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34 votes
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Synchrosqueezing Wavelet Transform explanation?

Synchrosqueezing is a powerful reassignment method. To grasp its mechanisms, we dissect the (continuous) Wavelet Transform, and how its pitfalls can be remedied. Physical and statistical ...
OverLordGoldDragon's user avatar
29 votes
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Wavelet Scattering explanation?

Wavelet Scattering is an equivalent deep convolutional network, formed by cascade of wavelets, modulus nonlinearities, and lowpass filters. It yields representations that are time-shift invariant, ...
OverLordGoldDragon's user avatar
17 votes
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Why LTI system cannot generate new frequencies?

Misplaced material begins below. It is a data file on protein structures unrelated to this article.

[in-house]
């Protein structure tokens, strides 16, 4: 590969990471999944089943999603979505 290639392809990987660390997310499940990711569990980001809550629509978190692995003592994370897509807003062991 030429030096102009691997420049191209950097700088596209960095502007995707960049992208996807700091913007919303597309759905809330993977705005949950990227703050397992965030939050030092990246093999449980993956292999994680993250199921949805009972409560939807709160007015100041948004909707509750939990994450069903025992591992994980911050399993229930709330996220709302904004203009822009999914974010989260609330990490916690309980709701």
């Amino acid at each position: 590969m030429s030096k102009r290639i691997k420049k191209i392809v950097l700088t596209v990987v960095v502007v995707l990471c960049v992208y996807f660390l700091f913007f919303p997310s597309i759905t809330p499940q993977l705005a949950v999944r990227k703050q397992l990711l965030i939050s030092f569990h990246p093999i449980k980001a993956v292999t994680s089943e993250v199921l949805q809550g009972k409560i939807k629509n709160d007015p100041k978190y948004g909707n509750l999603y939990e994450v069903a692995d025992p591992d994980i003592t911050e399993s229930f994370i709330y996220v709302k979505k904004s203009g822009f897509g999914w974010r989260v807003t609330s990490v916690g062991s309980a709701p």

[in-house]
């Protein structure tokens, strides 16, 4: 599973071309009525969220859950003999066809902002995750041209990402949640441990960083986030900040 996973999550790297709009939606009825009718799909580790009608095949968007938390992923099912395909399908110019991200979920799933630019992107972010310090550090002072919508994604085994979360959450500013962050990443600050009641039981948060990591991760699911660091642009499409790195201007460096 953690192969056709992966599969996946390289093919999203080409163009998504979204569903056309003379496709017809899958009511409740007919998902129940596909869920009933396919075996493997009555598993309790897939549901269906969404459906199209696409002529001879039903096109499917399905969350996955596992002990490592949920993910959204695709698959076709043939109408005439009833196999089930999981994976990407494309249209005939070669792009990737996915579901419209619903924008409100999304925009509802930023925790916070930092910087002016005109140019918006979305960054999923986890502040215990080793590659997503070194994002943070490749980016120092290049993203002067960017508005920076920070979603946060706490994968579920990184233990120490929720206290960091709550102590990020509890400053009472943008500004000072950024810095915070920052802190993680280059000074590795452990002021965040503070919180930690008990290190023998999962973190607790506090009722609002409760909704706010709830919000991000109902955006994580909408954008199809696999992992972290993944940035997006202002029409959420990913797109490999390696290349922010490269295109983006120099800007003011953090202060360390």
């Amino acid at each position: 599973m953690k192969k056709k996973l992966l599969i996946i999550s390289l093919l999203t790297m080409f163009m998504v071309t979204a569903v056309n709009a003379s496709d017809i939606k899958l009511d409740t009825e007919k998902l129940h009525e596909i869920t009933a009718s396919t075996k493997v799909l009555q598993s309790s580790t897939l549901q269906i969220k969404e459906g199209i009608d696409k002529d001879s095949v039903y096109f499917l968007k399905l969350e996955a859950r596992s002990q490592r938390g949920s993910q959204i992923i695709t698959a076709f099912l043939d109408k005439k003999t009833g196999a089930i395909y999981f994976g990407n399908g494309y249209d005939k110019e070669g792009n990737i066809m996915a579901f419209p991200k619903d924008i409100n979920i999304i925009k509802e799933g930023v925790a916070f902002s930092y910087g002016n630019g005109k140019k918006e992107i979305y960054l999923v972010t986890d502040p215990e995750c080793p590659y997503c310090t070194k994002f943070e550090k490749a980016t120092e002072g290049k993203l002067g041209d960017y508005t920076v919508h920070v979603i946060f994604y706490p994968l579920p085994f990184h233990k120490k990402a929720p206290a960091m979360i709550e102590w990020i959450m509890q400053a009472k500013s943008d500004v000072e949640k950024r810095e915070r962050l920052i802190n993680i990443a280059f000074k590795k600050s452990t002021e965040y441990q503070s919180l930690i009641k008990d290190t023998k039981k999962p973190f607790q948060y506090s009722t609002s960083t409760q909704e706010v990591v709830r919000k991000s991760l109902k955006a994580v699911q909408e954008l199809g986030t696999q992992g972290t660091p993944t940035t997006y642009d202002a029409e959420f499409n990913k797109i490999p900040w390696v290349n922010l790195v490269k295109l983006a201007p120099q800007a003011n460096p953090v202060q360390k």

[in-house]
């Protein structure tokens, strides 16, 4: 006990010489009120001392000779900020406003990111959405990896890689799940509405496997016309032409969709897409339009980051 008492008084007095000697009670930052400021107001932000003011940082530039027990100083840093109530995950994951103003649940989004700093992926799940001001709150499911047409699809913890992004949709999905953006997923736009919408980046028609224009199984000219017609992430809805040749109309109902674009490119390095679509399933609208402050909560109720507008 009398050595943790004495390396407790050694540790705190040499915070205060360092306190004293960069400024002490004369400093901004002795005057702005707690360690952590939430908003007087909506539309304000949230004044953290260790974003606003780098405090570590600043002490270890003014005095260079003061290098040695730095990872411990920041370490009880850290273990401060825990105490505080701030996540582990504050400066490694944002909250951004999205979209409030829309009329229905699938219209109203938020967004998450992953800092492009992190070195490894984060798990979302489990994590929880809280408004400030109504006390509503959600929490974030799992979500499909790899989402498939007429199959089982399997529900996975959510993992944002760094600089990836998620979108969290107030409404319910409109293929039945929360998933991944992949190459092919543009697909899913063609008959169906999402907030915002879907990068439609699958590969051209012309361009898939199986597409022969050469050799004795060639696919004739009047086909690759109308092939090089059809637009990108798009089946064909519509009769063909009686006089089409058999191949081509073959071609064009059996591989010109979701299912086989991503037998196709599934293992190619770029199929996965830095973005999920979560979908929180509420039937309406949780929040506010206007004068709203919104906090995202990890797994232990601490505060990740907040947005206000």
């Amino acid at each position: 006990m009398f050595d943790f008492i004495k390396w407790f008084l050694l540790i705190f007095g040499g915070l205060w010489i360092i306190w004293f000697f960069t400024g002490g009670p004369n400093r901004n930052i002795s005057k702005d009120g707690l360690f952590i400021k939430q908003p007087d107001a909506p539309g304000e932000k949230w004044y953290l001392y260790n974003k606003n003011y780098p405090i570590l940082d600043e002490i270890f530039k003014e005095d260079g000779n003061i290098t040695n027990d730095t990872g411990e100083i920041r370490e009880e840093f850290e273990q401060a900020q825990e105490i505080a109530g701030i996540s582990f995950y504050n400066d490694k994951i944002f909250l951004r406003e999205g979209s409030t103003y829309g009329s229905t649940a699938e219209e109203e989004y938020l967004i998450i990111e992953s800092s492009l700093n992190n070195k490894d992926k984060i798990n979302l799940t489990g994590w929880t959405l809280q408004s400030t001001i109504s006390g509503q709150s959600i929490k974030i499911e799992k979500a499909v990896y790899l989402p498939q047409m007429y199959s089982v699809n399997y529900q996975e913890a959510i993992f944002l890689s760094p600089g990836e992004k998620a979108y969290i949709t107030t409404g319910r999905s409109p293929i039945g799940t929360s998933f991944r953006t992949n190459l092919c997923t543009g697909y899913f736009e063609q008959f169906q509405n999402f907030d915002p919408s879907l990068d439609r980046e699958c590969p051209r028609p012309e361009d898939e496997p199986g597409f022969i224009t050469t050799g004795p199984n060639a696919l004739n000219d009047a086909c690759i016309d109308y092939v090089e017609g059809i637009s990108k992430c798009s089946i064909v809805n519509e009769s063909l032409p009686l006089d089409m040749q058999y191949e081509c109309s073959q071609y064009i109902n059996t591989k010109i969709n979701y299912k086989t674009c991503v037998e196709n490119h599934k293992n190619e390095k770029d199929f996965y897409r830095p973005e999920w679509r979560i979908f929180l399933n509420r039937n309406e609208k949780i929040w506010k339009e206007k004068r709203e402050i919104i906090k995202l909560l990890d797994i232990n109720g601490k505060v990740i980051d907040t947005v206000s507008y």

One of the definitive features of LTI systems is that they cannot generate any new frequencies which are not already present in their inputs. One way to see why this is so, comes by observing the ...
Fat32's user avatar
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11 votes

A case that zero padding increase real resolution and extract more info than naive DFT?

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OverLordGoldDragon's user avatar
10 votes

Why LTI system cannot generate new frequencies?

You can make a simple algebraic argument, given the premise that you provided. If: $$ Y(\omega) = X(\omega) H(\omega) $$ where $X(\omega)$ is the spectrum of the input signal and $H(\omega$) is the ...
Jason R's user avatar
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9 votes